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Shawn Amos Headshot

Let Us Now Give Thanks for These Bands Below the Top 40 Radar

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Let's be honest: it's tough for all of you musicians out there to get any attention these days. There's no room for you on MTV. There's no room for you on the radio. There's room on YouTube, but there's room for everybody on YouTube. It's thankless work for an audience who only wants their music from "American Idol" and awards shows.

Who's To Blame The Most For Shutting Out Independent Music?

Meanwhile, a world of great music lies underneath the Top 40 surface — bands and singers whose sound is as fresh as a Clear Channel playlist is stale. Next week, I'll be one of a million bloggers writing about the latest front page musical news. It's why they keep me inside the Yahoo! Music tent, and I'm not looking get kicked out. But on this Thanksgiving Eve, I want to give thanks for some bands I'm grateful to have in my collection. These six acts have made some of the best music this year and have given me shelter from the Big Music Machine steamroller that seems be on every TV and radio channel these days.

Monsters of Folk: "Monsters of Folk"

This is a supergroup I can love. Indie darlings M. Ward, Conor Oberst, Mike Mogis, and Jim James have banded together to raise the ghosts of '70s AM radio past. Some might call the Gram Parsons-CSN-Neil Young mash-up of their debut album derivative. I call it refreshing.


A Fine Frenzy: "Bomb in the Birdcage"

Admittedly, there are about 10,000 bands out there with waifish-voiced female singers backed by delicate, tasteful arrangements. And admittedly, I'm a sucker for most of them. Still, Alison Sudol's followup to her 2007 debut stands above the rest of the sensitive piano girls for her inventive melodies and the infectious giddiness of her lyrics.


Grizzly Bear: "Veckatimest"

The Brooklyn outfit's latest album is full of the twisted, weird folk that has come to define a new musical genre. As ethereal and eerie as the album is, there's something more insanely twisted: the alternate single version (available on iTunes) of "While You Wait for the Others," with ex-Doobie Brother Michael McDonald taking lead vocals. I'm not kidding.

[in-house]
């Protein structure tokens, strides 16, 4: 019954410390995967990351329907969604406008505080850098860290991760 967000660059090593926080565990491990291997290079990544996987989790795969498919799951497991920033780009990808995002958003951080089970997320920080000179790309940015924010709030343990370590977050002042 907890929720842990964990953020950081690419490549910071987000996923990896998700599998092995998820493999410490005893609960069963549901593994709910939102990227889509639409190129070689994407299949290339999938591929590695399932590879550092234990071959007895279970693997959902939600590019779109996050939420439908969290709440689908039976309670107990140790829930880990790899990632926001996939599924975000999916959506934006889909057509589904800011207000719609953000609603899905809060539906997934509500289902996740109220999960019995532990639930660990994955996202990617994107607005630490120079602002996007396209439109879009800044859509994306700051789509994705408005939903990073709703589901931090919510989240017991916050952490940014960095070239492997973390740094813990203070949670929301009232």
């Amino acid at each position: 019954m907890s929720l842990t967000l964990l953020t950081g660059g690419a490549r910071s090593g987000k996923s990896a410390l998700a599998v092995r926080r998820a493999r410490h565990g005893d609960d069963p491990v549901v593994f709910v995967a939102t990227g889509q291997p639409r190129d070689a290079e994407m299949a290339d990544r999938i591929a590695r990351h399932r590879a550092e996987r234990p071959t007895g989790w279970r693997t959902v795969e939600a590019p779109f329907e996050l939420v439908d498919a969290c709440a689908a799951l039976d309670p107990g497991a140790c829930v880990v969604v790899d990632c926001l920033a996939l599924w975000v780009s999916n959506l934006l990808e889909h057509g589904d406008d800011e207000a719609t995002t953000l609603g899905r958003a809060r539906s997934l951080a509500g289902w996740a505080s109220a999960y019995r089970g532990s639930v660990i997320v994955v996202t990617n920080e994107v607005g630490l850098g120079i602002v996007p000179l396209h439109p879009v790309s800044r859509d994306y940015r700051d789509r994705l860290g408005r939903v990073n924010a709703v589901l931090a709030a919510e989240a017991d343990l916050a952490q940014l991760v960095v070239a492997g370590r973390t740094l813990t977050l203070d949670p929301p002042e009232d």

Amadou & Mariam: "Welcome to Mali"

The blind husband-and-wife duo from Mali have opened for Coldplay, played the Glastonbury Festival, and count Blur's Damon Albarn as a fan. Still, like so many African artists, they are criminally underexposed in the U.S. Their seventh album (with lead track "Sabali" written by Albarn) might change that. It's got grooves as long as the Niger River.


The Avett Brothers: "I and Love and You"

The North Carolina brothers released their major label debut with producer Rick Rubin presiding over their fraternal harmonies. The Avett Brothers dress like the Band, sing as hypnotically as the Everly Brothers, and write instant singsongs. The achingly epic title track alone will make you look for someone across the bar to marry.


The Phenomenal Handclap Band: "The Phenomenal Handclap Band"

This is the kind of music that could only be invented in Brooklyn. The brainchild of New York club DJs Daniel Collas and Sean Marquand, their self-titled official debut is the sound of a blaxploitation film cast meeting at a downtown rave that they turn into a flaming, psychedelic disco where episodes of "Love, American Style" are projected on the wall. Dig?